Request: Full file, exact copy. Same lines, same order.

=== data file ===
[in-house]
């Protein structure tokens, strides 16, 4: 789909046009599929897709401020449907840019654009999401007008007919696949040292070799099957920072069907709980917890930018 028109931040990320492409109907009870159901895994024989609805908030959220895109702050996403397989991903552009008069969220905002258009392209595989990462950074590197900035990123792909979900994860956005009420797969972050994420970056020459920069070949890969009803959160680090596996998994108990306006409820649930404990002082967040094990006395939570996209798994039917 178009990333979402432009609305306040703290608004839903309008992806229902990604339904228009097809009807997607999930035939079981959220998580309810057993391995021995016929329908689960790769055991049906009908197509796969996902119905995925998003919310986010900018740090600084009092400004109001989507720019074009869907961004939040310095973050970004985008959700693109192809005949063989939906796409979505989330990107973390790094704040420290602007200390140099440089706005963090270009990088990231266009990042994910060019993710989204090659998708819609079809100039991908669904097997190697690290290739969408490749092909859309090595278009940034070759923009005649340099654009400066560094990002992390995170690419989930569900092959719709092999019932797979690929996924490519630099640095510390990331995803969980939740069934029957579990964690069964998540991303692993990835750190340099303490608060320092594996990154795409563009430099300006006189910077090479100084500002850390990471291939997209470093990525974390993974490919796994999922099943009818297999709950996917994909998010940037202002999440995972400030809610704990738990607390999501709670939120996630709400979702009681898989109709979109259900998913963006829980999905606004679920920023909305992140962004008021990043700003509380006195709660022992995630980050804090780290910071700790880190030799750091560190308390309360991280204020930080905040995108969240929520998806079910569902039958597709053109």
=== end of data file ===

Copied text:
[in-house]
């Protein structure tokens, strides 16, 4: 789909046009599929897709401020449907840019654009999401007008007919696949040292070799099957920072069907709980917890930018 028109931040990320492409109907009870159901895994024989609805908030959220895109702050996403397989991903552009008069969220905002258009392209595989990462950074590197900035990123792909979900994860956005009420797969972050994420970056020459920069070949890969009803959160680090596996998994108990306006409820649930404990002082967040094990006395939570996209798994039917 178009990333979402432009609305306040703290608004839903309008992806229902990604339904228009097809009807997607999930035939079981959220998580309810057993391995021995016929329908689960790769055991049906009908197509796969996902119905995925998003919310986010900018740090600084009092400004109001989507720019074009869907961004939040310095973050970004985008959700693109192809005949063989939906796409979505989330990107973390790094704040420290602007200390140099440089706005963090270009990088990231266009990042994910060019993710989204090659998708819609079809100039991908669904097997190697690290290739969408490749092909859309090595278009940034070759923009005649340099654009400066560094990002992390995170690419989930569900092959719709092999019932797979690929996924490519630099640095510390990331995803969980939740069934029957579990964690069964998540991303692993990835750190340099303490608060320092594996990154795409563009430099300006006189910077090479100084500002850390990471291939997209470093990525974390993974490919796994999922099943009818297999709950996917994909998010940037202002999440995972400030809610704990738990607390999501709670939120996630709400979702009681898989109709979109259900998913963006829980999905606004679920920023909305992140962004008021990043700003509380006195709660022992995630980050804090780290910071700790880190030799750091560190308390309360991280204020930080905040995108969240929520998806079910569902039958597709053109």